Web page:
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Globalisation and Values


  • John Whalley


This paper discusses a central element in globalisation debate little addressed by economists, namely the interactions at global, national and community levels between globalisation and societally based values. Social values refer to wider notions of collective identity; religious values, attitudes towards materialism, moral beliefs, and a sense of collective awareness and are a broader and more encompassing concept than social capital discussed in recent economics and sociology literature. Social capital relates to trust, honesty and the social fabric of accepted norms central to the successful implementation of individual optimising decisions and denotes a communal asset reflecting strength of joint collective commitment whose amount can be increased or improved upon through investment of time and resources. Social values are much discussed in sociological literature going back to Comte, Durkheim, Parsons, and others. The issues taken up here are how different social values might interact and change as societies and their economies integrate (globalise). Processes of value competition, displacement and joint assimilation occur naturally to economists, but seem little studied by sociologists who seemingly place less stress on analytical comparative statics. Scenarios for how values can interact under globalisation are discussed in the text. Copyright 2007 The Author. Journal compilation Blackwell Publishing Ltd. 2007.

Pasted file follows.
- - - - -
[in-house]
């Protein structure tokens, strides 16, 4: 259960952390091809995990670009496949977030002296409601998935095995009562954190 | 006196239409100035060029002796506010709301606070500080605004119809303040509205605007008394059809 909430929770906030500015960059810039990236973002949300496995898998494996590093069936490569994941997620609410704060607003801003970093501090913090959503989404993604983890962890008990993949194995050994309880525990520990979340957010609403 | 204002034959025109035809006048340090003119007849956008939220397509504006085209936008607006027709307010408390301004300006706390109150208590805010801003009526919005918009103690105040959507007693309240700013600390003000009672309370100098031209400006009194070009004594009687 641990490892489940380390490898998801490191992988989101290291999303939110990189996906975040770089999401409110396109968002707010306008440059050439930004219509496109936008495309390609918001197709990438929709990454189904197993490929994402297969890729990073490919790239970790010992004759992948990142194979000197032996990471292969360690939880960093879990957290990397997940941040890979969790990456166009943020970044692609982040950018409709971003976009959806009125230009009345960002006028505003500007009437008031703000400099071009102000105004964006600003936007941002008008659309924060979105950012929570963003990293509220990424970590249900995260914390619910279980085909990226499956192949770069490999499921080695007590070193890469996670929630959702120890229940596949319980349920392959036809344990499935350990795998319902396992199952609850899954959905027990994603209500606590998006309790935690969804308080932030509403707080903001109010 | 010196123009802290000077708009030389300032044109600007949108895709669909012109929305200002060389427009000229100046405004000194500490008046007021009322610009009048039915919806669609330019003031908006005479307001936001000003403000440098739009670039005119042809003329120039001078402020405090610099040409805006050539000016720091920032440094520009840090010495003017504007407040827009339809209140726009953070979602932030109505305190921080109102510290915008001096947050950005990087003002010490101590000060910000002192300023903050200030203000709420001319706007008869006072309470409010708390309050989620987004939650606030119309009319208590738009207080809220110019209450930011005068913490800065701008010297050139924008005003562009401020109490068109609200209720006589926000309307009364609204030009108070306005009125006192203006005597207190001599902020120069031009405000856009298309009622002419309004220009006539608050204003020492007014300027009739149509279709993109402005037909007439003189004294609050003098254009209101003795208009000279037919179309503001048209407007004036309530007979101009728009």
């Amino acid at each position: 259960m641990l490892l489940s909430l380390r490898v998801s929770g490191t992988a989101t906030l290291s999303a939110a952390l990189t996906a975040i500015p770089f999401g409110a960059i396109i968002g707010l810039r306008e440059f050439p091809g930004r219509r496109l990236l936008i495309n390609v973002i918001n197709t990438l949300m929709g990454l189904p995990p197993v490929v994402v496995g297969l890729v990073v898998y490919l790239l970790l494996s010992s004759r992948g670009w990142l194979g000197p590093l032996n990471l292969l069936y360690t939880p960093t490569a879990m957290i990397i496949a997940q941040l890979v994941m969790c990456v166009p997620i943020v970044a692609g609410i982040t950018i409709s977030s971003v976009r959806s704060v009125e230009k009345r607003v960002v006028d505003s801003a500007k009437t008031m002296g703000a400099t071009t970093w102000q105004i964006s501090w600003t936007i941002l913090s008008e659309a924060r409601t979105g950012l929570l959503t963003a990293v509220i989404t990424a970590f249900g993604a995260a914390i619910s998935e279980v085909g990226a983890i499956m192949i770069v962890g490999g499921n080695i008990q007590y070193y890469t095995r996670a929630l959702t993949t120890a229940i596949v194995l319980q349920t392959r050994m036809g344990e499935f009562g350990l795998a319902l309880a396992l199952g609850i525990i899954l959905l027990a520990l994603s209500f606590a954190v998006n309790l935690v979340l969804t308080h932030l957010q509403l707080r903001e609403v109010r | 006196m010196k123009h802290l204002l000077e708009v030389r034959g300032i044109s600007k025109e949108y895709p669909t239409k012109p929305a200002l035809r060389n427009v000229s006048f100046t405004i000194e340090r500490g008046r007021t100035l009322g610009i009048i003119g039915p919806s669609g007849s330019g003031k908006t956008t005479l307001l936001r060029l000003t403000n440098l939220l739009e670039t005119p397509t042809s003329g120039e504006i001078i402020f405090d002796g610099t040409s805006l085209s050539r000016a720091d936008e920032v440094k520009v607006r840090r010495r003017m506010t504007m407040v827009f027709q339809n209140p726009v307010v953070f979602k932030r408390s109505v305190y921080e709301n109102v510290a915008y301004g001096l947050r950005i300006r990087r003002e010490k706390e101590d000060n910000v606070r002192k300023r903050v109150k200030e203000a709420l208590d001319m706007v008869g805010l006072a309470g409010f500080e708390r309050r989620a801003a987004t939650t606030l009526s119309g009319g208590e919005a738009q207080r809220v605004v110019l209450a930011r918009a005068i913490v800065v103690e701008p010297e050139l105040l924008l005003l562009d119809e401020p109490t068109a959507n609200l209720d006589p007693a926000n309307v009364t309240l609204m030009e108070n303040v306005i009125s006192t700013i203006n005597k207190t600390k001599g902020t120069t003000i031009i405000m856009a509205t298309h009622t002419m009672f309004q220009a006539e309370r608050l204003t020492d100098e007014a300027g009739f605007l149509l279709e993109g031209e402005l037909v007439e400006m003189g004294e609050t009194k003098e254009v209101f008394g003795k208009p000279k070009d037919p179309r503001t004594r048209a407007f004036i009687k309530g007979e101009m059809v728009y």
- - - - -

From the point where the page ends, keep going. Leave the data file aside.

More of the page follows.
Suggested Citation

  • John Whalley, 2008. "Globalisation and Values," The World Economy, Wiley Blackwell, vol. 31(11), pages 1503-1524, November.
  • Handle: RePEc:bla:worlde:v:31:y:2008:i:11:p:1503-1524

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    Cited by:

    1. Artis, Michael & Okubo, Toshihiro, 2009. "Globalization and business cycle transmission," The North American Journal of Economics and Finance, Elsevier, vol. 20(2), pages 91-99, August.
    2. David Matesanz Gomez & Guillermo J. Ortega & Benno Torgler, 2011. "Measuring globalization: A hierarchical network approach," CREMA Working Paper Series 2011-11, Center for Research in Economics, Management and the Arts (CREMA).
    3. Tobacyk, Jerome J. & Babin, Barry J. & Attaway, Jill S. & Socha, Stanislaw & Shows, David & James, Kevin, 2011. "Materialism through the eyes of Polish and American consumers," Journal of Business Research, Elsevier, vol. 64(9), pages 944-950, September.
    4. Martin Gonzalez-Eiras & Dirk Niepelt, 2004. "Sustaining Social Security," 2004 Meeting Papers 199, Society for Economic Dynamics.
    5. Raymond G. Riezman & John Whalley & Shunming Zhang, 2013. "Metrics capturing the degree to which individual economies are globalized," Applied Economics, Taylor & Francis Journals, vol. 45(36), pages 5046-5061, December.
    6. Nirvikar Singh, 2008. "Transaction costs, information technology and development," Indian Growth and Development Review, Emerald Group Publishing, vol. 1(2), pages 212-236, September.
    7. Nicolas Hérault, 2005. "A Micro-Macro Model for South Africa: Building and Linking a Microsimulation Model to a CGE Model," Melbourne Institute Working Paper Series wp2005n16, Melbourne Institute of Applied Economic and Social Research, The University of Melbourne.
    8. Barbara Dluhosch & Daniel Horgos, 2013. "Trading Up the Happiness Ladder," Social Indicators Research: An International and Interdisciplinary Journal for Quality-of-Life Measurement, Springer, vol. 113(3), pages 973-990, September.
    9. Nicolas Hérault, 2004. "Un modèle d'équilibre général calculable (MEGC) pour évaluer les effets de l'ouverture au commerce international : le cas de l'Afrique du Sud," Documents de travail 102, Groupe d'Economie du Développement de l'Université Montesquieu Bordeaux IV.

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